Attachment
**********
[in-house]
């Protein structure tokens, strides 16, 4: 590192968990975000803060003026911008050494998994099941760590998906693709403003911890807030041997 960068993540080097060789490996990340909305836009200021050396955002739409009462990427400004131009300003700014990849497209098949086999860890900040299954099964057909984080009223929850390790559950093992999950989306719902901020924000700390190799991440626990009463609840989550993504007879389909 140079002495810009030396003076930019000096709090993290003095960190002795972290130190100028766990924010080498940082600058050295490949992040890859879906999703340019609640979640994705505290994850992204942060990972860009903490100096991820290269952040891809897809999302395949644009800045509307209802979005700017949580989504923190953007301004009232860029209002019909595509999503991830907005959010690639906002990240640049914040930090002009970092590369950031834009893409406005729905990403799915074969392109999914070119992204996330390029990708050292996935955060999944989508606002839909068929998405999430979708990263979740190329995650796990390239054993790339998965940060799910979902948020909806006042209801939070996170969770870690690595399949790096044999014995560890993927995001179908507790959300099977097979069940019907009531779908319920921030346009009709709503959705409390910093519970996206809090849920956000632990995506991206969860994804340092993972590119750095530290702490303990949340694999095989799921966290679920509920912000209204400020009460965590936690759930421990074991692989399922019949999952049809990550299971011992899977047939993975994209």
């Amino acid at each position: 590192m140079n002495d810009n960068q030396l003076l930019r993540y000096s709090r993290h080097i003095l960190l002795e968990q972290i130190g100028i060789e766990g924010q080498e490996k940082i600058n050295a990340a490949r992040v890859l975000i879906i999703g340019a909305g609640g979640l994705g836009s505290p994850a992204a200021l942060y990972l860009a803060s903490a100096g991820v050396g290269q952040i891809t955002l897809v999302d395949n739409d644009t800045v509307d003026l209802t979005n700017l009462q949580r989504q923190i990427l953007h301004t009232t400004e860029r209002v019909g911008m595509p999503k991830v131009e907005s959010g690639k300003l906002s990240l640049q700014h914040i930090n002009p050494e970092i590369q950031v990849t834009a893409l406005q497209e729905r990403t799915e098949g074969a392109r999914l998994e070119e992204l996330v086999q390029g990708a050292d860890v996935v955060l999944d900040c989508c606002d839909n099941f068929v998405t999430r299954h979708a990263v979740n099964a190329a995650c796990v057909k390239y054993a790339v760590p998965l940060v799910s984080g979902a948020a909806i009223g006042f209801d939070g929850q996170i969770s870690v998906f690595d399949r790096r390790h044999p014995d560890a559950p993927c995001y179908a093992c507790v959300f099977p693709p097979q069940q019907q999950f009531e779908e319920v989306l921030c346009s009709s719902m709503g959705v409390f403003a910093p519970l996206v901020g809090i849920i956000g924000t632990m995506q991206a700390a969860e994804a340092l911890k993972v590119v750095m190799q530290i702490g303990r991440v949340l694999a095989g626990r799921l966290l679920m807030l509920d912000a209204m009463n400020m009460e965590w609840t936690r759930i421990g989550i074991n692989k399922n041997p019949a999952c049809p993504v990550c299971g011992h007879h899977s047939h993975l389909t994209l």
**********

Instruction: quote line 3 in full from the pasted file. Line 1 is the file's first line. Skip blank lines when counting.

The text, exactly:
């Amino acid at each position: 590192m140079n002495d810009n960068q030396l003076l930019r993540y000096s709090r993290h080097i003095l960190l002795e968990q972290i130190g100028i060789e766990g924010q080498e490996k940082i600058n050295a990340a490949r992040v890859l975000i879906i999703g340019a909305g609640g979640l994705g836009s505290p994850a992204a200021l942060y990972l860009a803060s903490a100096g991820v050396g290269q952040i891809t955002l897809v999302d395949n739409d644009t800045v509307d003026l209802t979005n700017l009462q949580r989504q923190i990427l953007h301004t009232t400004e860029r209002v019909g911008m595509p999503k991830v131009e907005s959010g690639k300003l906002s990240l640049q700014h914040i930090n002009p050494e970092i590369q950031v990849t834009a893409l406005q497209e729905r990403t799915e098949g074969a392109r999914l998994e070119e992204l996330v086999q390029g990708a050292d860890v996935v955060l999944d900040c989508c606002d839909n099941f068929v998405t999430r299954h979708a990263v979740n099964a190329a995650c796990v057909k390239y054993a790339v760590p998965l940060v799910s984080g979902a948020a909806i009223g006042f209801d939070g929850q996170i969770s870690v998906f690595d399949r790096r390790h044999p014995d560890a559950p993927c995001y179908a093992c507790v959300f099977p693709p097979q069940q019907q999950f009531e779908e319920v989306l921030c346009s009709s719902m709503g959705v409390f403003a910093p519970l996206v901020g809090i849920i956000g924000t632990m995506q991206a700390a969860e994804a340092l911890k993972v590119v750095m190799q530290i702490g303990r991440v949340l694999a095989g626990r799921l966290l679920m807030l509920d912000a209204m009463n400020m009460e965590w609840t936690r759930i421990g989550i074991n692989k399922n041997p019949a999952c049809p993504v990550c299971g011992h007879h899977s047939h993975l389909t994209l």